I have been very busy at the kids' school this week. But I did manage to finish quilting my log cabin quilt. It still needs binding but I went ahead and took some pictures.
Here are several close-ups of the quilting. I did a kind of messy stipple/meandering quilting because I like the way it makes the quilt all 'crinkly' after it's washed and because it is much faster that straight line quilting using a walking foot. The kind of quilting I did is called free motion quilting because it's done with the feed dogs lowered on the machine which allows the quilt to move around freely under the needle. With the feed dogs down you will also be controlling the direction and length of the stitches. The machine will move the needle up and down and you will move the quilt back, forth and side to side. It's kind of like drawing with the needle - only the machine is the pencil and you are moving the paper (quilt). It sounds complicated but it's not once you get the hang of it.
Often the only thing stopping people from attempting free motion quilting is fear. I know because I too had fear. And then one day I made myself a dozen 12X12 inch quilt sandwiches (just squares of batting and fabric pictured below) and practiced, practiced, practiced. So:
1. put in a free motion quilting or darning foot. (This foot has a spring in its shank that lets it "hop" out of the way as you are moving your quilt around)
2. lower the feed dogs on the machine (there's usually a switch in the back of the machine - read the manual)
3. Put in a new quilting needle.
4. adjust the needle stop in the DOWN position. (this way each time you stop sewing the needle will remain down in the fabric, allowing you to continue from the same stitch) Watch Crazy Mom Quilts' video to see how this works during actual quilting.
5. Thread the machine. Remember that in order to thread the machine properly you'll need to release the needle tension while you are threading and engage the tension right before you take the thread through the needle. This ensures that the thread is going through the tension disks properly. (this is not specific to free motion - you should already be doing this each time you thread your machine. But if you don't thread the machine properly for free motion you'll see loops of thread bunching up on the back of your quilt)
6. Begin practicing on your 12 inch quilt 'sandwiches.' Move a square under the needle, placing a hand on each side, and move the quilt under the needle to form the stippling design.
There are some great tutorials in blog land on free motion quilting. Alissa of Handmade by Alissa has a great tutorial here. Amanda Jean of Crazy Mom Quilts has a super informative video on free motion quilting. And this photo of Kathy of Pink Chalk Studio with her quilt over her shoulder is one good way to maneuver a large quilt. Kathy also writes about the importance of using a sharp quilting needle. Personally, I do not like to wear gloves while I quilt but you can try it and do what works for you.
TEN Very Important Things to Keep In Mind:
1. Don't worry about consistent stitch length at first - that will come with practice. The varied stitch length is the mark of a real person (you) moving the quilt around with you hands, and not a machine.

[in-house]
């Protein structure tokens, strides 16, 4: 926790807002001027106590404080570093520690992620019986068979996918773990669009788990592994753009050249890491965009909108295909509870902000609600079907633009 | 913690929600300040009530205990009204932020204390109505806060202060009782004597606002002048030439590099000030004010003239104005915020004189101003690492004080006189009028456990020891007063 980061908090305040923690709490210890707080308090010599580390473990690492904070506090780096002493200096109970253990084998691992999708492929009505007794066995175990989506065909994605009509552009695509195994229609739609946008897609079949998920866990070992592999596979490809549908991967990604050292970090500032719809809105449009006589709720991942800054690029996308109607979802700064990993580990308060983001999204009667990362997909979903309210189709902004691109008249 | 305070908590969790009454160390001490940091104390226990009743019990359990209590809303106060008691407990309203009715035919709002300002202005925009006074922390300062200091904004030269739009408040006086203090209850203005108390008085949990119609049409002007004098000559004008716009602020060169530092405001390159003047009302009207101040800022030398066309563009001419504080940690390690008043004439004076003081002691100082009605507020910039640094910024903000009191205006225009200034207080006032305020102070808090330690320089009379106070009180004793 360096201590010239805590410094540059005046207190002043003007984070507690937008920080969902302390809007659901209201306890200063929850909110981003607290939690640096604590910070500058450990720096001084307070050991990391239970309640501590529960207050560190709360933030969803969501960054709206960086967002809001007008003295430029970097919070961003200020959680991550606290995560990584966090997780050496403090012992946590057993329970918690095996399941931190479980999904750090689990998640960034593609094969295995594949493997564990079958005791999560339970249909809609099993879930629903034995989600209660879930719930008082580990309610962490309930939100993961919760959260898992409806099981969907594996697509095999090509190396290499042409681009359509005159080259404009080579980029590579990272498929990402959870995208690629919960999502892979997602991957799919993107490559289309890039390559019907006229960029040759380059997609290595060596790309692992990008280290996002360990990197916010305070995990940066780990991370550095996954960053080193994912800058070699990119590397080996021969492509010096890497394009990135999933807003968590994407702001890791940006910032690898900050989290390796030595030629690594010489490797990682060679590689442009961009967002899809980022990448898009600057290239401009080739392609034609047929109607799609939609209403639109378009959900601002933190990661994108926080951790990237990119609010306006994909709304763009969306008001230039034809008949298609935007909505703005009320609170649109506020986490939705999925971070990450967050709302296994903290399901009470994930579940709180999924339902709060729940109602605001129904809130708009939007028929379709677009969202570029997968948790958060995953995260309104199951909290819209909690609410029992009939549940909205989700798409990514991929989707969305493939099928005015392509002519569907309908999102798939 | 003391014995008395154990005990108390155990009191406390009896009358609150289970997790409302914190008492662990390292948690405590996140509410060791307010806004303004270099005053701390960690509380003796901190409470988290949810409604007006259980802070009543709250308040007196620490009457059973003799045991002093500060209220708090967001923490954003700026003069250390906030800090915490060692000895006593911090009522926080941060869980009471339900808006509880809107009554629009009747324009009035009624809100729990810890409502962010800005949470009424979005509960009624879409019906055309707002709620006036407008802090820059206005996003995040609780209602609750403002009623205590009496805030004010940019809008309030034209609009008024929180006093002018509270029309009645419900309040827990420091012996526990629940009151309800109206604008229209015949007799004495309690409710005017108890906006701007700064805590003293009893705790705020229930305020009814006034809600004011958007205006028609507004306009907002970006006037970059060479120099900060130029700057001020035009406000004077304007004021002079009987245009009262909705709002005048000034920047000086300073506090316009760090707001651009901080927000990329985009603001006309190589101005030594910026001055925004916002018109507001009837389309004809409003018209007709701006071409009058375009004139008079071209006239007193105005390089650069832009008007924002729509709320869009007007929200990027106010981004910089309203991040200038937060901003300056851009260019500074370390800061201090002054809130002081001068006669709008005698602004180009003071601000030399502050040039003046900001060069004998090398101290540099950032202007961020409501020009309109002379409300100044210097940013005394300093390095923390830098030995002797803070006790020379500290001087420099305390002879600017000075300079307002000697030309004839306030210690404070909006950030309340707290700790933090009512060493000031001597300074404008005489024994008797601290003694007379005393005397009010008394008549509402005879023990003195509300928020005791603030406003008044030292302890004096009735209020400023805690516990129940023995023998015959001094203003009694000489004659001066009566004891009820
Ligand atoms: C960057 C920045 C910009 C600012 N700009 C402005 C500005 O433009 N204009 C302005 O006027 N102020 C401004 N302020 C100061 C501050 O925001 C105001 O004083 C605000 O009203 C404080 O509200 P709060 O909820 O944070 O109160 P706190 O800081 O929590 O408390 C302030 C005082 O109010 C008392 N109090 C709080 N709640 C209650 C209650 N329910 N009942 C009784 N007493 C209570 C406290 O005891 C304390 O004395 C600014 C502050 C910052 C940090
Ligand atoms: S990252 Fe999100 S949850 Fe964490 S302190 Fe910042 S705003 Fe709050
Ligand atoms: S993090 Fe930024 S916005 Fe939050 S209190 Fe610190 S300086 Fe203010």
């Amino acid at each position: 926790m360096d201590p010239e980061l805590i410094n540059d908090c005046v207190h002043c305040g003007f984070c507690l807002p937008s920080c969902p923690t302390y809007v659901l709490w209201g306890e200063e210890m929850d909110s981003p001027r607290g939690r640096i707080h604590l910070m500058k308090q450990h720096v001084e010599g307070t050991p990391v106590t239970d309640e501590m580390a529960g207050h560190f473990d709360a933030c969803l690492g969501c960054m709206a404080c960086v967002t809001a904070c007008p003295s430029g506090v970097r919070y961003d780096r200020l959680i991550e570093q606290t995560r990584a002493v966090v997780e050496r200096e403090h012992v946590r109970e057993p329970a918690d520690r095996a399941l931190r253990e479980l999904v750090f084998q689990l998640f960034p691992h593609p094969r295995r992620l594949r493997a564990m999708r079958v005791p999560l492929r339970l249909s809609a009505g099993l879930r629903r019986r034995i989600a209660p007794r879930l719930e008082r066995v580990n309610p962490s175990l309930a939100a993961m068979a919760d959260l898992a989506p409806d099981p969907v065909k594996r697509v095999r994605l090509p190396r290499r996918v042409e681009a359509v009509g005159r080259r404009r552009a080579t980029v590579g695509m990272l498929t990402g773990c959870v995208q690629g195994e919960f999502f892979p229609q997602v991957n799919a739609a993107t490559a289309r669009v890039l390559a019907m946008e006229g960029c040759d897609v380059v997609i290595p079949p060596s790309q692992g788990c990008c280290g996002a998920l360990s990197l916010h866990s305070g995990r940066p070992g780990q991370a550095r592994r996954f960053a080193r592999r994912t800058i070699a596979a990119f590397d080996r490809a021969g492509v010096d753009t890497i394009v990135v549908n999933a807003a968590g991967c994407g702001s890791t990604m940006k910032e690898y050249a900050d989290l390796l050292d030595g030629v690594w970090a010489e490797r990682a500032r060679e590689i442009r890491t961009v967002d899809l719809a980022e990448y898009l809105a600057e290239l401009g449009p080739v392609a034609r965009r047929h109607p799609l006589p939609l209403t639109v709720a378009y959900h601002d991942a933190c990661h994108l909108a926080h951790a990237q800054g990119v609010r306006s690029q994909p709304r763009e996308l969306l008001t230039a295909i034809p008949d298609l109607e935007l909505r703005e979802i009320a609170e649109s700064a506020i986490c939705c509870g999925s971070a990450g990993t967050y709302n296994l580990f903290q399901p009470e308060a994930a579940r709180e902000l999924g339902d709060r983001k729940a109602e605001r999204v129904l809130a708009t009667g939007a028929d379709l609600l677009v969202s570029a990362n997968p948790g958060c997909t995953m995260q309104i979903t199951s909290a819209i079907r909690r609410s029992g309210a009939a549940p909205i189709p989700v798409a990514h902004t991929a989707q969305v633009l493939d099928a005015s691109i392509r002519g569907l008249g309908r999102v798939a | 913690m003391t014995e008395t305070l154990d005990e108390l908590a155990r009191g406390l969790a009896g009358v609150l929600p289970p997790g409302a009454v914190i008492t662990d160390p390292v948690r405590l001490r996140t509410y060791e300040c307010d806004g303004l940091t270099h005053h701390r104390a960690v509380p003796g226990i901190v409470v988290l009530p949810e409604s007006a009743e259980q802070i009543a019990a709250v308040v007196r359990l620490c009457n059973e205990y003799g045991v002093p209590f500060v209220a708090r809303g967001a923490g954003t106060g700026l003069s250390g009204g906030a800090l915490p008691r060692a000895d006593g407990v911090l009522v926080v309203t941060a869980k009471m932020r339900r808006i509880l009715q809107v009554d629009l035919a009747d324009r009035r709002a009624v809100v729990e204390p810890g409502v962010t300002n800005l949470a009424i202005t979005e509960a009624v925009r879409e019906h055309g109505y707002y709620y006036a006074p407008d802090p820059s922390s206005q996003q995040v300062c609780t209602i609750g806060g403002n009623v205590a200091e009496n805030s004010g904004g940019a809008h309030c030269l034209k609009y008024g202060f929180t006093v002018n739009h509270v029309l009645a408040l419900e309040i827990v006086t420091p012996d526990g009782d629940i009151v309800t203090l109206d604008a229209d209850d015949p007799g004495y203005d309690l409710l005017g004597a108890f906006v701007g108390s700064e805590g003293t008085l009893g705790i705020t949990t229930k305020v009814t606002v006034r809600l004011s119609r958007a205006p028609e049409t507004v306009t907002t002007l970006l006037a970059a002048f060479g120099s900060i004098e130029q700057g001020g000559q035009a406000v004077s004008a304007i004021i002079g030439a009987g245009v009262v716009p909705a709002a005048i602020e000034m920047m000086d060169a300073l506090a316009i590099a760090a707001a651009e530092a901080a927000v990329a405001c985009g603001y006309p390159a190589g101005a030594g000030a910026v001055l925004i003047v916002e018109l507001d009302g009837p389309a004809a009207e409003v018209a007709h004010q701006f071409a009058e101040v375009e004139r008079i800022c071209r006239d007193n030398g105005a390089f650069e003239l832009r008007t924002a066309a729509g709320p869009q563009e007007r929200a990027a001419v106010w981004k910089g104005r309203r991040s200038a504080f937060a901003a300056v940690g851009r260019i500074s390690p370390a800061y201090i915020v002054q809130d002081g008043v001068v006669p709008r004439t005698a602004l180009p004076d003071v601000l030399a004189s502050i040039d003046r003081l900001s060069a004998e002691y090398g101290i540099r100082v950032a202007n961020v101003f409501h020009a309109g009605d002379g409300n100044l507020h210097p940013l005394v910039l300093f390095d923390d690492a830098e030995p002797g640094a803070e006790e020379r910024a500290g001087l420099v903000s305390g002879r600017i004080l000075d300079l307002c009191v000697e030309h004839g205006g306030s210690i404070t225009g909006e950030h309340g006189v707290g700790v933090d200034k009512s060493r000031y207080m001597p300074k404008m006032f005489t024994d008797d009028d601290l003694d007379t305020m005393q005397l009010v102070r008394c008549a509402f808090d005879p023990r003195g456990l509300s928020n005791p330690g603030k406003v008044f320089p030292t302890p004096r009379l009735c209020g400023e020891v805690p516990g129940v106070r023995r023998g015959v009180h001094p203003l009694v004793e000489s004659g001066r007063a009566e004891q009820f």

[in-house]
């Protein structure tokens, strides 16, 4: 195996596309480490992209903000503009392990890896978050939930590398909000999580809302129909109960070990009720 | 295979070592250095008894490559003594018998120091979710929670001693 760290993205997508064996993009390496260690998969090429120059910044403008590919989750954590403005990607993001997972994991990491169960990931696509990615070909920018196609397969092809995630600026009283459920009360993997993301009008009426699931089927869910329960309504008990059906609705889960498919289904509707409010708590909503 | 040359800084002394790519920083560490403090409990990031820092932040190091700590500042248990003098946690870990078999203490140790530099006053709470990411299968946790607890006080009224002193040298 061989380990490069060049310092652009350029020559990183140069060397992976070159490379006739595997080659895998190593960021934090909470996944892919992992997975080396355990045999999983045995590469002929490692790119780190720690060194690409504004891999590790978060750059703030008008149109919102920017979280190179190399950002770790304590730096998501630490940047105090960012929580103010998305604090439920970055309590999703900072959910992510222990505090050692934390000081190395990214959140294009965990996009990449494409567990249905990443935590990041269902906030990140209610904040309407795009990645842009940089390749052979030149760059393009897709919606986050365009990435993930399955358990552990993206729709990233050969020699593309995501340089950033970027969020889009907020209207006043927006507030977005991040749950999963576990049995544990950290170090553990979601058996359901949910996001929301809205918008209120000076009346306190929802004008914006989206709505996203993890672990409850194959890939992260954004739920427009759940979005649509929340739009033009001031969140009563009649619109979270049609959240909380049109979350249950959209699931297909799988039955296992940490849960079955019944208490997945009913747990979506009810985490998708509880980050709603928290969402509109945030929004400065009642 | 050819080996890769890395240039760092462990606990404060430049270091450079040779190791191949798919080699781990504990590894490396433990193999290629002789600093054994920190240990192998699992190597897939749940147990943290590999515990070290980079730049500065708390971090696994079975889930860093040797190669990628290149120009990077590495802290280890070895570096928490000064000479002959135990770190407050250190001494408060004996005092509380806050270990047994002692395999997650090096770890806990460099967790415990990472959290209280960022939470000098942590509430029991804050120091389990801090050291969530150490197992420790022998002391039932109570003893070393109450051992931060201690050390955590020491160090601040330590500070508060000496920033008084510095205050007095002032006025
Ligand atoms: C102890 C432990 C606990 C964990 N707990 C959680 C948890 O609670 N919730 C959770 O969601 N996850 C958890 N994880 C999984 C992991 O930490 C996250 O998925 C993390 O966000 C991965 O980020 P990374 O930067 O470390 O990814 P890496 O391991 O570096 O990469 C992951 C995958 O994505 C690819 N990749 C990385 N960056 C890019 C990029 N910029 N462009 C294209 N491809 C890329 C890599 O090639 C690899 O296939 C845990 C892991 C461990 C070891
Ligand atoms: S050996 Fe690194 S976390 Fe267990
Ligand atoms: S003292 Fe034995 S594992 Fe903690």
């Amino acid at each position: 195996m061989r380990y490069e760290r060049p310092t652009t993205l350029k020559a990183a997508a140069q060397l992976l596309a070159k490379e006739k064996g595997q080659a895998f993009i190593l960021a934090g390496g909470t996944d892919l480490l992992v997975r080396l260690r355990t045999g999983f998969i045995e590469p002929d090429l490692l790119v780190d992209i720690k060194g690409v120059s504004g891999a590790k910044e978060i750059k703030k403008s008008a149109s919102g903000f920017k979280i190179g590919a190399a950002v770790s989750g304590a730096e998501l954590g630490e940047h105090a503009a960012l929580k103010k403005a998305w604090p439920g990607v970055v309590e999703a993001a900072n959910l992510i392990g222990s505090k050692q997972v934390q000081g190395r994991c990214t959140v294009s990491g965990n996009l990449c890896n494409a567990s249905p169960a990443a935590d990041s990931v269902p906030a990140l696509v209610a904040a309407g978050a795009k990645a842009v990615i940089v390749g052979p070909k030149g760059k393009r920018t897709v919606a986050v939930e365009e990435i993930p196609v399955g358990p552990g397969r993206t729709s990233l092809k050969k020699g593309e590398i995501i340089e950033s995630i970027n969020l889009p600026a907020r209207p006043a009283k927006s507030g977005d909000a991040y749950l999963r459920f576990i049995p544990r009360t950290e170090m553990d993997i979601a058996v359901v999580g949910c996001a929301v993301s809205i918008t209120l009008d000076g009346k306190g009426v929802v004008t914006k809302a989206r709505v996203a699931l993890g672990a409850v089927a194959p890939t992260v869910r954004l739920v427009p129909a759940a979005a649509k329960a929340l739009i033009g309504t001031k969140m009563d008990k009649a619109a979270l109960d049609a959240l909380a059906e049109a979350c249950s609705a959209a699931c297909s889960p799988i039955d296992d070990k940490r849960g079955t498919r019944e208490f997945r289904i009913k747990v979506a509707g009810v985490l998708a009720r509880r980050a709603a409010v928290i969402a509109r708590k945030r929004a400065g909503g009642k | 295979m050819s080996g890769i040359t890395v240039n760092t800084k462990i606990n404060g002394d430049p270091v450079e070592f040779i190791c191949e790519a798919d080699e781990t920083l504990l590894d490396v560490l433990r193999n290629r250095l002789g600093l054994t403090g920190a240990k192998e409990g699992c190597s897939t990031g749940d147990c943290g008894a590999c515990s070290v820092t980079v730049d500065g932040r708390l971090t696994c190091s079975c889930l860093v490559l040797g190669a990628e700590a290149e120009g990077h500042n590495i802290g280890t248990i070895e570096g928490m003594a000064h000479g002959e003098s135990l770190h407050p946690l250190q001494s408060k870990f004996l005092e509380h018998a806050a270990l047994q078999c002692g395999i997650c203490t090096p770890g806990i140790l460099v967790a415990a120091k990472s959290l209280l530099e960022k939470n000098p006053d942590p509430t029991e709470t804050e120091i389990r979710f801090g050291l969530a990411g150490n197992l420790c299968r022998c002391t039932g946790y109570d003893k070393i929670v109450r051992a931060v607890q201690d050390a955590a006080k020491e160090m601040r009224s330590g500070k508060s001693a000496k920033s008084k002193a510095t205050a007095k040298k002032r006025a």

2. The hardest part of free motion quilting is coordinating your machine's speed with the speed with which you move your quilt. Find the machine speed (controlled by the foot pedal) that is comfortable for you and keep it consistent. My machine has a slider bar that allows you to adjust machine speed - I like to set it on 'medium fast' which lets me floor the pedal without going crazy fast. Then I move the quilt under the needle at 'medium' speed.
3. Try to look just ahead of the needle at all times to see where your stitching is headed (kinda like looking ahead while driving)
4. If your stitches are too long, increase the speed of your machine and slow down the movement of your hands.
5. If the stitches are too small and bunched together, decrease the machine speed and increase the movement of your hands.
6. First start the machine running slowly. Don't move your hands (quilt) until you have taken a stitch or two. Then move you hands slowly as you increase the machine speed.
7. Problem solving tip: If there are long loops of thread on the back side of the quilt, only two things could have caused this problem. (1) you forgot to lower the presser foot before beginning to stitch or (2) you forgot to raise the presser foot when you threaded the machine. To solve this: carefully rethread the machine and start over.
8. To train your brain, practice drawing the design on a piece of paper before you stitch.
9. Any imperfect section will be hidden once the whole quilt is quilted. It's the effect of the whole quilt that matters. Remember that the recipient of the quilt does not know the effect you were trying to achieve.
10. This is truly lots of fun. So grab a glass of wine, a comfy chair, turn the music up loud (the machine makes lots of noise) and quilt!
I will answer any questions in the comments - so ask away.
Question of the day: What are the fabrics above, combined with...
...these fabrics...amazing quilt. Several weeks ago Leslie of A Friend to Knit With was generous enough to give me permission to write up and share a pattern of my version of her gorgeous quilt with you. It took me a while to figure out how to piece it correctly without having to cut up hundreds of tiny squares - which is probably how Leslie's was constructed because it is hand pieced. Pattern coming soon so stock up on purple nail polish and search out the cutest embroidered jeans ever! (just kidding) And if you were wondering why the lower left hand corner of my sketch is conspicuously covered by fabric it's because I totally screwed up while watching episodes of Project Runway. But I promise that my math skills are far more accurate than my drawing skills. Really.
Have a great weekend everyone!